Last year, we heard from small business owners about their cybersecurity challenges at a series of roundtable discussions the FTC hosted with some of its partners. What we learned is that small business owners need and want information on how to keep their computer systems and business data safe. So we’re planning to provide that to them. Later this year, the FTC will launch a small business education campaign on cybersecurity, in partnership with other federal agencies.
Blog Posts Tagged with Small Business
An FTC lawsuit alleges that money-making claims made by a related group of companies and individuals for their Amazing Wealth System are “amazing” all right – if by “amazing” you mean “not credible” or “unsupported by the facts.” The complaint charges the defendants with violating the FTC Act and the Business Opportunity Ru
Every business wants to forge an ongoing relationship with their customers. That principle takes on special significance for mobile device manufacturers when they need to issue security patches for the operating system software on their phones and tablets. Once devices are in consumers’ hands, are they getting the patches they need to protect against critical vulnerabilities? Are companies deploying those patches in a timely fashion and for a reasonable length of time?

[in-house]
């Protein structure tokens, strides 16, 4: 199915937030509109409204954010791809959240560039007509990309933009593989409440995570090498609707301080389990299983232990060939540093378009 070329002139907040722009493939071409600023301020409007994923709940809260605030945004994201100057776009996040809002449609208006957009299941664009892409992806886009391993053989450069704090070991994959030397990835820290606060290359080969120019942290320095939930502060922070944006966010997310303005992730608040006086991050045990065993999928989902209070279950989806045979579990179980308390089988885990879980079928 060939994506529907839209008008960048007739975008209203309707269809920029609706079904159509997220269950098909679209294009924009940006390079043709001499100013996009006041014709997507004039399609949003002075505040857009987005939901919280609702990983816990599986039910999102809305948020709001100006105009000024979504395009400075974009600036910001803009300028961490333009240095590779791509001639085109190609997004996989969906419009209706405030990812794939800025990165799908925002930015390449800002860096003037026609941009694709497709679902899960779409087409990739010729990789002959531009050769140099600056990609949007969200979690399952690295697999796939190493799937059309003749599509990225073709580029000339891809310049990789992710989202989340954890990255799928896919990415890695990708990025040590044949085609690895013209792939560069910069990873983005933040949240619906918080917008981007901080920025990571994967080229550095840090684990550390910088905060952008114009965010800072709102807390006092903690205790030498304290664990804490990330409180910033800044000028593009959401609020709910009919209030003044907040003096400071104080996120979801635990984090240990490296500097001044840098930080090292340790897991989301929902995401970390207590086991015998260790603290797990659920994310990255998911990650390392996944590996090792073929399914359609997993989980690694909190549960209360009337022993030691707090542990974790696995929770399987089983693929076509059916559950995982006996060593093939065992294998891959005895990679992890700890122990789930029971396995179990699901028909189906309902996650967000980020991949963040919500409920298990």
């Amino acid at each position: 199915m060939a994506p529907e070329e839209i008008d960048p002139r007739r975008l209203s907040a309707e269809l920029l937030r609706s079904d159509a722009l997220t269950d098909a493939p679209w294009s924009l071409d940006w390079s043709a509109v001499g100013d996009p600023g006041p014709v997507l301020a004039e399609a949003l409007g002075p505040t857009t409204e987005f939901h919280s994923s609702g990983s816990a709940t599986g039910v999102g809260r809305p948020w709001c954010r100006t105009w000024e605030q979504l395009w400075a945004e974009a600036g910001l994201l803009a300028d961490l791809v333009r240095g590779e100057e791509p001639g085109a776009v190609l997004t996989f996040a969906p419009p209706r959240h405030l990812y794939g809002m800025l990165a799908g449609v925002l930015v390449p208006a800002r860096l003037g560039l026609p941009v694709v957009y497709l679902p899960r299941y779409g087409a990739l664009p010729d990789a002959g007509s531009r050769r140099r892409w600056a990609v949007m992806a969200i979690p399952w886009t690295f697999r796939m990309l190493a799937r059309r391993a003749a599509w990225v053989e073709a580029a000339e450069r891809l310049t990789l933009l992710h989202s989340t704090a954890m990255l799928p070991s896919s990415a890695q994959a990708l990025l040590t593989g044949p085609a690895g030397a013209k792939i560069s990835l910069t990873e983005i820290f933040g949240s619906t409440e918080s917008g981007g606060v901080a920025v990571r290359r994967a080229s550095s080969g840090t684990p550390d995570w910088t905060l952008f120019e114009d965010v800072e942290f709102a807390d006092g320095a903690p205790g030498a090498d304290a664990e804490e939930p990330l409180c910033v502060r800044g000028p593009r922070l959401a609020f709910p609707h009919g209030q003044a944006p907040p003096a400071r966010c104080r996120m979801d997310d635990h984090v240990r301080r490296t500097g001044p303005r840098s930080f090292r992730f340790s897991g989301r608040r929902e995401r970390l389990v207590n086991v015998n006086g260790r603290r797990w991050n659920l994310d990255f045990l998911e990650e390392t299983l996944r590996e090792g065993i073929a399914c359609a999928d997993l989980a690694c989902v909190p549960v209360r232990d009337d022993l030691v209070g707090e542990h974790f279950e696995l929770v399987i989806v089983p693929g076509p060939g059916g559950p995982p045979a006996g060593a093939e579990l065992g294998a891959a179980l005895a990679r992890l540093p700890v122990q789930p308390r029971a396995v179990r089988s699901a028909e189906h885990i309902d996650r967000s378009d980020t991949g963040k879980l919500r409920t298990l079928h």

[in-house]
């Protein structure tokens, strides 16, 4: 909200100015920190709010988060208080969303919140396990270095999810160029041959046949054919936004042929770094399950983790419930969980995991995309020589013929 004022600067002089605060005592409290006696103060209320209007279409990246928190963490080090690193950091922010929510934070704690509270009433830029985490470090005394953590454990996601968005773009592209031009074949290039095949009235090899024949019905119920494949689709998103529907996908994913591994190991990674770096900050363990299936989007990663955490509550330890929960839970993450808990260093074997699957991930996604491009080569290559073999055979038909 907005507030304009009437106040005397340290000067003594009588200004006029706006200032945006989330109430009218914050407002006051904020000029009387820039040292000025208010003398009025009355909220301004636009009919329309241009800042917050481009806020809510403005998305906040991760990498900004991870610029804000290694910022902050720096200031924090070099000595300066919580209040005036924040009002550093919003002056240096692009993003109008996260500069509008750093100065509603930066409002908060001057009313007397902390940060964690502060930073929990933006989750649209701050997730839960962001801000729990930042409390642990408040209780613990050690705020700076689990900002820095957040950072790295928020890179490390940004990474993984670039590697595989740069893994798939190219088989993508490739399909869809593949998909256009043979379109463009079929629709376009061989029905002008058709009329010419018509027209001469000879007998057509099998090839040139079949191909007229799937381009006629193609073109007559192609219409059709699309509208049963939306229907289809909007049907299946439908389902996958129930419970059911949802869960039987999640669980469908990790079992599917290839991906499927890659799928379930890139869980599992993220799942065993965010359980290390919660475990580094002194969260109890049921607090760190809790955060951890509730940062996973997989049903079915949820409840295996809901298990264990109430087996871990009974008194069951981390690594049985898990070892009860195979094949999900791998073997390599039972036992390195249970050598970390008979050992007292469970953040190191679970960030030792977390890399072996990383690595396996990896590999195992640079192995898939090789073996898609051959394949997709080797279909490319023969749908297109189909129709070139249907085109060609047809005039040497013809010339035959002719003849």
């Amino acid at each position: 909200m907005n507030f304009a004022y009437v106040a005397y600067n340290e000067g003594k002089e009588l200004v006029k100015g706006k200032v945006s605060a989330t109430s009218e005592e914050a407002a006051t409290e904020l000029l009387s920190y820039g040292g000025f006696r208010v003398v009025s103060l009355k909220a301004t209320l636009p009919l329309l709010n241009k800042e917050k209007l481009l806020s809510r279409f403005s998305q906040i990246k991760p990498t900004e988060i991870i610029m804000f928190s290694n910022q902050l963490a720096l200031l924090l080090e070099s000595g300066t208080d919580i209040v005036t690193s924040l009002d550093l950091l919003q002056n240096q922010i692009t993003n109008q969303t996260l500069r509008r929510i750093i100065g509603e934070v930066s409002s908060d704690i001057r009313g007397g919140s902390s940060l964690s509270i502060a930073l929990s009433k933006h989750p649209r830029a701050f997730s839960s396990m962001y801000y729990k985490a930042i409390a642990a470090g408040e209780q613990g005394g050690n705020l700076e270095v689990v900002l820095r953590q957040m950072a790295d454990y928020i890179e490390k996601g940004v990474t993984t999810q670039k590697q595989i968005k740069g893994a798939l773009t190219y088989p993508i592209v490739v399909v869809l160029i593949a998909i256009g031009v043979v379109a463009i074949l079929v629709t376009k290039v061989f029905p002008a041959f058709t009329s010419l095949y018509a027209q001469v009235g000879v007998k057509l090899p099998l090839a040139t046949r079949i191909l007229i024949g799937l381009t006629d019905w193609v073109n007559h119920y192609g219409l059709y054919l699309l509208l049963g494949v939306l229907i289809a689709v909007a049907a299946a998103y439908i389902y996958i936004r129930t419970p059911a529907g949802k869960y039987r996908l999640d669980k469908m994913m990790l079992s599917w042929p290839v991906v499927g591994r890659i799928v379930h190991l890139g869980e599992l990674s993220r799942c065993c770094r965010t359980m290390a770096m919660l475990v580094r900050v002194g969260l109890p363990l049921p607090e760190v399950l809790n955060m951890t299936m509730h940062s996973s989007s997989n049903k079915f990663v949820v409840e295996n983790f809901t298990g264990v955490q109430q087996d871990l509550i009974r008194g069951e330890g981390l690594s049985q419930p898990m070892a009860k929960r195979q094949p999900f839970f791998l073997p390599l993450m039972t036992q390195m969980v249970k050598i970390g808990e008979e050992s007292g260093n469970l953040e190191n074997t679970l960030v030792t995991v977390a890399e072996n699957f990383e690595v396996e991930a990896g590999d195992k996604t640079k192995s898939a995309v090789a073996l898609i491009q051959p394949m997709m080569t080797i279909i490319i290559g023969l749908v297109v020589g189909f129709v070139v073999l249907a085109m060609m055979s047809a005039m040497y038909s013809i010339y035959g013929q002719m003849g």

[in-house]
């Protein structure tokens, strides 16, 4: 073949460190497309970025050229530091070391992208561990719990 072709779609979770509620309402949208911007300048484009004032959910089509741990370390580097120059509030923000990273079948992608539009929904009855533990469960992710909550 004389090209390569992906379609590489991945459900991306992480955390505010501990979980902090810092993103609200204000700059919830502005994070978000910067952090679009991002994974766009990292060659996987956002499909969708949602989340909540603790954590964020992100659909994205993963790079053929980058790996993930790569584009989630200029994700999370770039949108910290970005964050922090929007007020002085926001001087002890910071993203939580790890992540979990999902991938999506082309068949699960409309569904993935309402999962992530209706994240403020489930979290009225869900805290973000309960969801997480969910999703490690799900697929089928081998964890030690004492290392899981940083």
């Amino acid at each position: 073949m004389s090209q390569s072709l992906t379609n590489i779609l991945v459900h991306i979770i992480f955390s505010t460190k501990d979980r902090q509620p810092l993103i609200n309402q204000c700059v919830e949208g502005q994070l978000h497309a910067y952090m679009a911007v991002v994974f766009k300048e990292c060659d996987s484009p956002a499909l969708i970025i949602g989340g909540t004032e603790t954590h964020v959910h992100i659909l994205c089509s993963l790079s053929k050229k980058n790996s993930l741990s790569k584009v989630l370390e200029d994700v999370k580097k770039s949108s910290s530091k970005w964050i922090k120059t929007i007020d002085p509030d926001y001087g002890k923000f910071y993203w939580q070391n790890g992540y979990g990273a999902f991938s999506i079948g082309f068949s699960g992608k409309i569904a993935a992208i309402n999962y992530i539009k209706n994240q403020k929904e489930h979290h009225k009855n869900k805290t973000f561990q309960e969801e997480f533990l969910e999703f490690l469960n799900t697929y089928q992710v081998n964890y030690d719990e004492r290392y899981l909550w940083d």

As a business person, you know that accessing the public Wi-Fi network in an airport lounge, coffee shop, or other location can be risky. Public networks aren’t very secure – or, well, private – and it could be easy for others to intercept your confidential business or personal data. But there are times when every executive has to be out and about. So what can you do to keep your mobile data private and secure? Some people use Virtual Private Network (VPN) apps to shield traffic from their mobile devices from prying eyes on public networks.
Engage, connect, protect was the theme of a series of Small Business Security Roundtables the FTC sponsored last summer. We listened to businesses talk about the challenges they face in securing sensitive information and fending off cyber threats. We also heard that they want concrete advice from the FTC. For example, how can a small company – especially one that may not have the in-house expertise to host its own website – get down to business while also addressing these concerns?
As a business person managing your personal portfolio, you do your best to keep up with the latest financial news. You’ve been hearing more about cryptocurrencies and asking yourself “Hmmm.” Of course, it’s not just bitcoin. There are now hundreds of cryptocurrencies, which are a type of digital currency, on the market. They’ve been publicized as a fast and inexpensive way to pay online, but many are now also being marketed as investment opportunities. But before you decide to purchase cryptocurrency as an investment, here are a few things to know:
So you’ve received a Civil Investigative Demand (CID) from the Federal Trade Commission related to a consumer protection matter. Now what? We appreciate that it can be daunting for any company – especially a small business – and we want to be as transparent as possible about the process.